The Great Stephen King Re-Read: Carrie

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“…they came to see what happened to their town, to see if it was indeed lying burnt and bleeding. Many of them also came to die.”

Carrie, Stephen King

Carrie was Stephen King’s first novel and, by default, the novel that put him on the map. For a long time, it was also my least favorite King book, which caused me to look at any sort of reread of it with weariness.

When I first read the book, I was close to the same age as Carrietta White, the book’s titular character. As a result of this close age range, I found myself feeling nothing but loathing for many of the characters. From Carrie herself to those who bullied and taunted her to her abusive mother. It seemed that none of the characters could escape my distaste.

Fast forward mumble-mumble years and here I am rereading this novel. I’ve reread many books over the years and had vastly different reactions to them from my first read, but none so stark as with Carrie. This time, my adolescence was in the past — the hurt and confusion still fresh as I suspect they will be until the day I die, but far enough away that I could appreciate what King did here.

He somehow managed to capture the unrelenting horror of being a teenage girl. No wonder I hated it as a teenager.

Many of the characters still came across as jerks, at least to me, but I was able to see the nuance to many of them this time, such as Sue Snell. Sue, an imperfect character whose distaste turned sympathy for Carrie propels most of the events in the book, was perhaps the character that was most easy to relate to. Unsure of her place in the world, her issues with Carrie almost seem like an extension of her own self-doubt and, perhaps even, self-loathing.

Contrast Sue with her “friend,” Chris Hargensen, the daughter of a wealthy lawyer whose distaste for Carrie knows no-bounds. When Sue decides that her mocking of Carrie is no longer acceptable and moves to make amends, it’s Chris that acts as the foil to Sue’s misguided attempt at charity. Along with Billy Nolan, Chris’ boyfriend, they serve as the book’s primary antagonists.

What truly sticks out to me on this second reading is how, while Carrie White sits at the center of everything that happens in the novel, it’s the actions of everyone around her that serves the narrative. If the actions of all the characters around Carrie drive the action forward, then Carrie is the reaction that was destined to happen as a result of those actions. Carrie becomes an unstable weapon that everyone around her has managed to completely mishandle.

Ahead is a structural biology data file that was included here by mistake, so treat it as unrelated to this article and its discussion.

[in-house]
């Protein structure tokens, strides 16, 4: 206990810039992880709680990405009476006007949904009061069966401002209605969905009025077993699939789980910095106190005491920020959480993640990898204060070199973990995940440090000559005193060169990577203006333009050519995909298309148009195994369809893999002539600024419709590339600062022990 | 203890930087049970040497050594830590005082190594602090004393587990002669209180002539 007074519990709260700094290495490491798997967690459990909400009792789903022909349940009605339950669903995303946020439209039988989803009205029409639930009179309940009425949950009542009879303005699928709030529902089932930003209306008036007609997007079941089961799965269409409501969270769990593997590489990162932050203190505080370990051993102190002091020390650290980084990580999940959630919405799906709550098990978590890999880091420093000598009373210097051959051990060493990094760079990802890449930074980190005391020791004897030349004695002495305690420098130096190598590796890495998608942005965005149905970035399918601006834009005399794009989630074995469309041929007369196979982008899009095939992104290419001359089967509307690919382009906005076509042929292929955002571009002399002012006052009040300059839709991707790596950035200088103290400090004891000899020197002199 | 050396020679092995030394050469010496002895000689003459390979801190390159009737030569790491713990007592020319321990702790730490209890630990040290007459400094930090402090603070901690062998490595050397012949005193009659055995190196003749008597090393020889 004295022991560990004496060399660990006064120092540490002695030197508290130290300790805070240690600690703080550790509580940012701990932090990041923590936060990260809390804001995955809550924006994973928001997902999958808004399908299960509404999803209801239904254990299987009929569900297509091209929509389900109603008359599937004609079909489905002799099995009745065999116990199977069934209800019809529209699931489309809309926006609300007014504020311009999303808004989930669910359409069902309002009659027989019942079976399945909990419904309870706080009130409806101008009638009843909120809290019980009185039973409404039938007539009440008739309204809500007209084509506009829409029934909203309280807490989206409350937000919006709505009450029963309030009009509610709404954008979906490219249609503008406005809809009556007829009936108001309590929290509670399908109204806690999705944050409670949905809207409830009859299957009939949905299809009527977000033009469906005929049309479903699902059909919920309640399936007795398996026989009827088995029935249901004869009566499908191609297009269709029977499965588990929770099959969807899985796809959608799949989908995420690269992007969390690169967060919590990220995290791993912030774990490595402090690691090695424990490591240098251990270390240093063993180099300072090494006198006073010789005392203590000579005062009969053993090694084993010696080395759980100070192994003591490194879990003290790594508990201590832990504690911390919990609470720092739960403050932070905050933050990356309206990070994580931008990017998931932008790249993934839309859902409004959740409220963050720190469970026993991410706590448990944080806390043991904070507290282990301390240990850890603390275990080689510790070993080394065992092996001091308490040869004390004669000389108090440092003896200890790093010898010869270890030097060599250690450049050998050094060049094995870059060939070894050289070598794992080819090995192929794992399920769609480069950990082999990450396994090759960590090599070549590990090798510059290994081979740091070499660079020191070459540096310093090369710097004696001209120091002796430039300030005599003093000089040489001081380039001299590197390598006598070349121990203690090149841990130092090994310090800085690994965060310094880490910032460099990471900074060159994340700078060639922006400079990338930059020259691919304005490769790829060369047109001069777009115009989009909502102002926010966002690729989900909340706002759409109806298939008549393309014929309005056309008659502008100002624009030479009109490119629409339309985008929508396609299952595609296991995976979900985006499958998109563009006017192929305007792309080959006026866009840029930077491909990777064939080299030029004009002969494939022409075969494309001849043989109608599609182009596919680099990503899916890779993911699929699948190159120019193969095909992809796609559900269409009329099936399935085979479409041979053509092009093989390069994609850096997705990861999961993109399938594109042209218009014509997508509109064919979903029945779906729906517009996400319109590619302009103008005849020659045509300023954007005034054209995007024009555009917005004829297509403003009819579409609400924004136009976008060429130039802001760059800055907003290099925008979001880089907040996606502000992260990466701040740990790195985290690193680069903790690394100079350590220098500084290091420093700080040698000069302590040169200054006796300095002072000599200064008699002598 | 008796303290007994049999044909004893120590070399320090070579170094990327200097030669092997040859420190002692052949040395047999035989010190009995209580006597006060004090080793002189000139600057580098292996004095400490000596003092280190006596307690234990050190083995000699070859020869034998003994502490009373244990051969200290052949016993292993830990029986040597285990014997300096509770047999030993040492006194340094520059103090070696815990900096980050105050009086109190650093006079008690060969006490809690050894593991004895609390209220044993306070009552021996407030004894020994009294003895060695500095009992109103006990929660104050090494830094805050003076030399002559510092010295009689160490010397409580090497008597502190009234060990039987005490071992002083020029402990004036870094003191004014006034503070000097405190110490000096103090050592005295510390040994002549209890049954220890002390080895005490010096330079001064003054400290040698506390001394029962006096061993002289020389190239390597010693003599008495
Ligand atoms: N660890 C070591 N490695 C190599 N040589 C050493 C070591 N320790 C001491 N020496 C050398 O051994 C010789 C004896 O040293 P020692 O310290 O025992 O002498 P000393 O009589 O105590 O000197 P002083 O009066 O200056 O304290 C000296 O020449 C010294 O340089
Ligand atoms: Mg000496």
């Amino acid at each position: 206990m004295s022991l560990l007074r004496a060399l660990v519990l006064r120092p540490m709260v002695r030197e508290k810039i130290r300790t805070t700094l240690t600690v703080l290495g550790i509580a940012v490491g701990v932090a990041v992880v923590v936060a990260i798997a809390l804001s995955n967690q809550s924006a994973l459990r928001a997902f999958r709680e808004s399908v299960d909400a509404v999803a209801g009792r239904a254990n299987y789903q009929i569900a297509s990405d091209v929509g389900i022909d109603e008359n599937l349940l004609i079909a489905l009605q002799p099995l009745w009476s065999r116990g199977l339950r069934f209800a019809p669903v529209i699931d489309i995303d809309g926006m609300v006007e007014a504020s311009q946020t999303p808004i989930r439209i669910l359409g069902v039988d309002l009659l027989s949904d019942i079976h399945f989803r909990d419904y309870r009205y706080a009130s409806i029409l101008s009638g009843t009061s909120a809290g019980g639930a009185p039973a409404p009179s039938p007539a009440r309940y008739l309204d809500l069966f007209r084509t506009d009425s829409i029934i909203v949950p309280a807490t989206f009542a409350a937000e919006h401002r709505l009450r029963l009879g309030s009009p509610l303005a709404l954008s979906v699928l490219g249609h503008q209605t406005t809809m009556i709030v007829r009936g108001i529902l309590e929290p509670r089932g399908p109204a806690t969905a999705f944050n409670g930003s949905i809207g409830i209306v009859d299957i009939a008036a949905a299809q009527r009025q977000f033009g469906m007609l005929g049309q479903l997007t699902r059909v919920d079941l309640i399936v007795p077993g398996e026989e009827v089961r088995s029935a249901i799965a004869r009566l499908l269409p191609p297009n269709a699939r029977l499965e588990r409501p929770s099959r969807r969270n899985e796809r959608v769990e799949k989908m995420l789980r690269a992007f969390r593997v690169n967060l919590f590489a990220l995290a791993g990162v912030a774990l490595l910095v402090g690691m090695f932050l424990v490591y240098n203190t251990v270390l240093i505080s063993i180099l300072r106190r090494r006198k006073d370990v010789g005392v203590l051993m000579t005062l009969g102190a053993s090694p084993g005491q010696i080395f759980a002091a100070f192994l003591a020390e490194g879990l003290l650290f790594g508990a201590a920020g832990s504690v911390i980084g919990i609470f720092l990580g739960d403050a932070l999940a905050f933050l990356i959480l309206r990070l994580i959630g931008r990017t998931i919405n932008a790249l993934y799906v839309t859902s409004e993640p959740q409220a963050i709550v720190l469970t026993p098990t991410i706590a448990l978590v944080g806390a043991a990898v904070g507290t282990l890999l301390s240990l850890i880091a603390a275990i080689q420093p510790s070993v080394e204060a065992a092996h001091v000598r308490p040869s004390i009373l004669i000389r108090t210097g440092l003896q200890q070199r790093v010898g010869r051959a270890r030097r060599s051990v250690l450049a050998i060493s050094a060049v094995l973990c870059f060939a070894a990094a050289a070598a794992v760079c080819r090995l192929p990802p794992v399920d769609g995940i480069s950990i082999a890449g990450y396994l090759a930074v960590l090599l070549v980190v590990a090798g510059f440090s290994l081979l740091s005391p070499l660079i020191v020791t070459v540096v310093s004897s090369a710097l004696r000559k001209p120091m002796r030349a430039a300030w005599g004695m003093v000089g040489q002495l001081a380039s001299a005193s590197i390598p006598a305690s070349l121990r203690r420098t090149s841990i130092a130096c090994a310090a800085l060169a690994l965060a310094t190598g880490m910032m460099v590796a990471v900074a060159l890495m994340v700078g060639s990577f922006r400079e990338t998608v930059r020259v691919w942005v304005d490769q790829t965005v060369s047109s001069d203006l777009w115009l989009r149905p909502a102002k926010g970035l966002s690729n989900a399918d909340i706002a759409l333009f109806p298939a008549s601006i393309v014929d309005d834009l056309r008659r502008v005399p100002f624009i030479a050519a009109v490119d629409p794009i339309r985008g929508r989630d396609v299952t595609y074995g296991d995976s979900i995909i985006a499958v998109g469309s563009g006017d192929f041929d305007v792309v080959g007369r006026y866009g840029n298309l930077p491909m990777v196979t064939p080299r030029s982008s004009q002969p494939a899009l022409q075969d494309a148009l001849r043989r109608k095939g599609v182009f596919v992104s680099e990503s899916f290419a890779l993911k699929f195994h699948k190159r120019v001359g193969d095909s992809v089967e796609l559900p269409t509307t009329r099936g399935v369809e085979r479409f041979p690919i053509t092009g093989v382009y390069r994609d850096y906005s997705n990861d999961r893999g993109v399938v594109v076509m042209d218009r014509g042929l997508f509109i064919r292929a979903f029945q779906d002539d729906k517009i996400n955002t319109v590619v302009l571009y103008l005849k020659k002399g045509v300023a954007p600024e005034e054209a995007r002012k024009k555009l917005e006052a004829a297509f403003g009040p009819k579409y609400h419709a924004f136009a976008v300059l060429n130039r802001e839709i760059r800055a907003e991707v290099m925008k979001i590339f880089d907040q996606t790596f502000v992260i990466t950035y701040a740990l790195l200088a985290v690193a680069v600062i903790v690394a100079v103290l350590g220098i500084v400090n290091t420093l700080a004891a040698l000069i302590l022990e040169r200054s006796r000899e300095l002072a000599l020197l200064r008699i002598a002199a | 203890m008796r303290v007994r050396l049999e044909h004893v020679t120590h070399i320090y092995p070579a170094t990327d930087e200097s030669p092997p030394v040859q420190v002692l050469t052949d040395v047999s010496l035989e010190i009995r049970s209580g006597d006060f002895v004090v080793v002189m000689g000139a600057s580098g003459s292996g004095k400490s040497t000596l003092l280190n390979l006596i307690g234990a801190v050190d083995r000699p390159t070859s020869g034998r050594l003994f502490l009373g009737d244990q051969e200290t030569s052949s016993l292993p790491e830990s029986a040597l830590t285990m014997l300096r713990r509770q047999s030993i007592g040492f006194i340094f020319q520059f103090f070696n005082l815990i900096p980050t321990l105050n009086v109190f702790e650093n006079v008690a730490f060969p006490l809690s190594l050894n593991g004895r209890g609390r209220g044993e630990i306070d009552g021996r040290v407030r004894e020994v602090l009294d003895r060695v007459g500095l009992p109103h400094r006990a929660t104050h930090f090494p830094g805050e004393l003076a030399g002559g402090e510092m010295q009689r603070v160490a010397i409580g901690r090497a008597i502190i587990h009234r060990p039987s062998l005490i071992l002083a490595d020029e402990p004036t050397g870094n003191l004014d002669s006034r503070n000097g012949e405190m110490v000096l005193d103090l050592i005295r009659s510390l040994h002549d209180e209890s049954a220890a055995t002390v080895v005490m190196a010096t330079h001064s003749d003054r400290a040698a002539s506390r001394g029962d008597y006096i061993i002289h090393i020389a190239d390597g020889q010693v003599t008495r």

Another thing that I found interesting was how I found it difficult to view Carrie as a total victim this time around. For most of the novel, she is a victim. Abused by her zealot mother, bullied by her peers, and neglected and underserved by those who should have educated and protected her, Carrie’s plight largely makes her sympathetic for most of the novel. You can’t really blame her for her anger and her desire for justice.

And yet, by the time Chris and Billy dump the blood and the laughter starts, it’s both easy to feel true sorrow and empathy for Carrie, but at the same time, easy to shift the blame for the ensuing madness that occurs. No doubt, with Carrie White, there are many people who could have stepped in or, at least, stepped off, who may have made changed her fictional destiny.

But in the end, Carrie’s actions killed many innocents, destroyed a town and laid waste to the emotional well being of those survivors in close proximity to the fallout. I, personally, find it important to view Carrie with sympathy, but also understand that her final actions must be owned by her alone. She’s not a villain. In fact, one can argue that, because of the nuanced way King paints all of the players in the novel, there is no true villain or hero. There are simply characters who each choose a path and those choices have consequences for everyone involved.

Yet, despite not being a villain, Carrie is still the one who chose to enact revenge on the town of Chamberlain, knowingly taking out those who happened only to be innocent spectators. For some reason, in this day and age, I feel like this is an important thing to remember, as silly as that may sound.

Another takeaway from the reread is how it contrasted with the Brian DePalma film, particularly that final, deadly scene. I have yet to see the 2013 remake, but having viewed the DePalma film a few times since reading the book, I couldn’t quite get over how complete and thorough Carrie’s destruction of Chamberlain is in the novel vs. the movie. Carrie is truly a force in the film, but she’s a practically a nuclear weapon in the book.

I can definitely say I’m glad I reread Carrie once again years later. I enjoyed it so much more the second time around. The characters, the setting, as with so many of King’s works, are just impeccably layered, making the short read a true joy. As I “stepped into the novel” for a second time, I was able to read the story with a beautiful dread as everyone shuffled onto the stage and toward their date with destiny.

Have you read Carrie recently? What are your thoughts? Is Carrie truly a victim?

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